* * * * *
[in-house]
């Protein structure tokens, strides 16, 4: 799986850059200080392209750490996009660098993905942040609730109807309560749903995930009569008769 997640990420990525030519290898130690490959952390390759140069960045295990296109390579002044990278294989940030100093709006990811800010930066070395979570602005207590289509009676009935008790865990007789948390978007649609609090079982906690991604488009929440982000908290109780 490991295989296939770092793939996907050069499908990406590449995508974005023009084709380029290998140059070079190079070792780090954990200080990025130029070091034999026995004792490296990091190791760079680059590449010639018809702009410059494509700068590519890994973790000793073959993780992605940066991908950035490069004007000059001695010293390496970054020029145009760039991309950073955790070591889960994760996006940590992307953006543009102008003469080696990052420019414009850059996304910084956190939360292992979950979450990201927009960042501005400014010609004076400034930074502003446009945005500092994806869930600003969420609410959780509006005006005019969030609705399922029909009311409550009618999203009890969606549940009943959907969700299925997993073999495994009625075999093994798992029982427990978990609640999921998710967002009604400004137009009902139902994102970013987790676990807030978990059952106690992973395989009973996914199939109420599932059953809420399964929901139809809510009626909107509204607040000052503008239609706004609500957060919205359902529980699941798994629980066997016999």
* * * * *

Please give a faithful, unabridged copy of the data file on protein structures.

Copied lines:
[in-house]
């Protein structure tokens, strides 16, 4: 799986850059200080392209750490996009660098993905942040609730109807309560749903995930009569008769 997640990420990525030519290898130690490959952390390759140069960045295990296109390579002044990278294989940030100093709006990811800010930066070395979570602005207590289509009676009935008790865990007789948390978007649609609090079982906690991604488009929440982000908290109780 490991295989296939770092793939996907050069499908990406590449995508974005023009084709380029290998140059070079190079070792780090954990200080990025130029070091034999026995004792490296990091190791760079680059590449010639018809702009410059494509700068590519890994973790000793073959993780992605940066991908950035490069004007000059001695010293390496970054020029145009760039991309950073955790070591889960994760996006940590992307953006543009102008003469080696990052420019414009850059996304910084956190939360292992979950979450990201927009960042501005400014010609004076400034930074502003446009945005500092994806869930600003969420609410959780509006005006005019969030609705399922029909009311409550009618999203009890969606549940009943959907969700299925997993073999495994009625075999093994798992029982427990978990609640999921998710967002009604400004137009009902139902994102970013987790676990807030978990059952106690992973395989009973996914199939109420599932059953809420399964929901139809809510009626909107509204607040000052503008239609706004609500957060919205359902529980699941798994629980066997016999």